Not every smoke means wildfire

Not every smoke plume rising in the landscape over undeveloped areas means a wildfire. It could just as well be smoke from controlled burns, which paradoxically are a crucial tool in preventing catastrophic fires and protecting our ecosystems.

These are two completely opposite flame-related event in the environment, although to the untrained eye they may appear similar. For us, professionals engaged in forest observation and smoke detection, it is all the more crucial to fully understand the significant and fundamental differences.

A wildfire is an uncontrolled burning process in an area not intended for this purpose. In contrast, prescribed burning is a deliberate and controlled action, using fire as a tool to achieve specific goals (such as habitat improvement, nature conservation, and fuel reduction) in a designated area. A wildfire continues to spread until it is extinguished, whereas the area of a controlled burn is strictly defined and contained by natural barriers and control lines that the fire is not allowed to cross. Both occur across a wide spectrum of intensities (not every prescribed burn is low-intensity, just as not every wildfire is highly intense) and fire conditions. However, both always generate smoke, which significantly differentiates them in several aspects.

1. Control and manageability

The key and defined difference between wildfires and controll burns is that prescribed burns are planned in advance. Managers have the ability to decide when to initiate the operation or wait for more favorable conditions to minimize the detrimental impact of smoke on the environment. In this regard, targeted activities are undertaken in the field of “Smoke management”. An effective smoke management program is crucial in areas where there are legal obligations to ensure clean air and protect citizens from respiratory hazards.

In contrast, during a wildfire, which is unintended and poses a threat requiring immediate response and suppression, there is little that can be done regarding smoke in the surroundings because the fire spreads uncontrollably according to its behavior.

2. Intensity and characteristicss

To effectively control a fire, one must skillfully manage its intensity. Flames are more predictable when the burning process is not highly intense. The Burn Boss, responsible for safely and effectively conducting operations and achieving goals, is trained and skilled in applying appropriate ignition patterns to decide on fire characteristics such as flame height, duration, and intensity generated. This allows to control the intensity of combustion, which in turn translates into control over the intensity of smoke. Uncontrolled wildfires, driven by elemental force, generate immense intensity, affecting the color and density characteristics of the smoke plume, which tends to be darker and denser compared to prescribed burns.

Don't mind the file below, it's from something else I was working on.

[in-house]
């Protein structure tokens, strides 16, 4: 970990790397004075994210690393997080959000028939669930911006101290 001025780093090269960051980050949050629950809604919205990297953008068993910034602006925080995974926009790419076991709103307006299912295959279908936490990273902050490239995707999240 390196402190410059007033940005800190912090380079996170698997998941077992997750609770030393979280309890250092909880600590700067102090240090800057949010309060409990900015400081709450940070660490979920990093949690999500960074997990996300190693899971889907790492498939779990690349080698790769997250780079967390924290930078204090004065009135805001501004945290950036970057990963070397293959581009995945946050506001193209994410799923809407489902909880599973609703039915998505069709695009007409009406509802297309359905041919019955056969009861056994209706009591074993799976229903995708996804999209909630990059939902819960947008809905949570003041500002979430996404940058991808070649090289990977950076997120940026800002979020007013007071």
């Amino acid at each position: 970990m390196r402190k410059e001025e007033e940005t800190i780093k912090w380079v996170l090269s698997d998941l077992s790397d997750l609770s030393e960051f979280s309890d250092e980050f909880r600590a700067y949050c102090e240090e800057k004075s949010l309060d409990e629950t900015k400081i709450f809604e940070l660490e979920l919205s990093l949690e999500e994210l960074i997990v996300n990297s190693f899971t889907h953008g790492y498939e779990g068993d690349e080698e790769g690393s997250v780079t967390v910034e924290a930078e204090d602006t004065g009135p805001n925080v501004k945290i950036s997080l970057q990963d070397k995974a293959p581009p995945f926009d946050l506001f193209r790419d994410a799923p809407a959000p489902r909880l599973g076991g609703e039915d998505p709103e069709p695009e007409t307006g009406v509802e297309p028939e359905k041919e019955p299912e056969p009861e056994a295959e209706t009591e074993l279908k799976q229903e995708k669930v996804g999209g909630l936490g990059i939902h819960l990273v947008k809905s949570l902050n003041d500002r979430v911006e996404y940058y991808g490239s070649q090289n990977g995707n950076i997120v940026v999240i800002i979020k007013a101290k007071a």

It is important to note that before conducting prescribed burns, extensive preparatory work is undertaken, including thinning and removal of small trees and shrubs, or larger branches. These steps reduce the amount of fuel available to burn, thereby decreasing the fire intensity and helping ensure that the recommended fire produces less smoke.

3. Duration and Range

Wildfires can last for many days or weeks. Reports of peat fires lasting several months are not uncommon. Smoke from intense fires can be carried hundreds of kilometers away. Controlled burns, due to their organized approach, typically last for a few hours within specified time frames. This generates less smoke, which only stays locally for a short time.

4. Health and environmental effects

Smoke from forest fires has a greater impact on air quality and human health because these fires typically have higher intensity and spread. In addition to emitting harmful substances like carbon monoxide, nitrogen oxides, and volatile organic compounds, forest fire smoke can also contain significant amounts of PM2.5 particles, which can penetrate the lungs and cause various health problems. Uncontrolled fires can also burn synthetic materials such as buildings or cars, releasing toxic chemicals.

Although controlled burns have lower intensity compared to wildfires, the smoke produced during these operations can still impact local air quality and public health. However, due to the controlled nature of these burns, their negative impact on the environment and public health is generally less than that of wildfires. Recent studies have shown significantly lower concentrations of PM2.5 in smoke from controlled burns compared to wildfire smoke. Leading researchers to conclude that increasing the number of controlled burns could benefit society by reducing future wildfire smoke. Additionally, planned burning allows for preparation for potential smoke effects, unlike intense and rapidly spreading wildfires. The relative harm from wildfires is greater than the risk of smoke from controlled burns for communities.

Regardless of the differences mentioned, they have one important thing in common. Both of them will be detected by our smoke detection systems. Therefore, in order not to generate unnecessary alarms, it is so important to report controlled burning in advance to the fire department and entities conducting fire monitoring of a given area.

Picture of SmokeD


Our mission is to increase the level of safety of people and animals living in high-risk areas, which are particularly exposed to fires. By implementing our system, we protect you, your facilities, and the nature that surrounds us. We are happy to cooperate on projects that have a huge positive impact on our planet.

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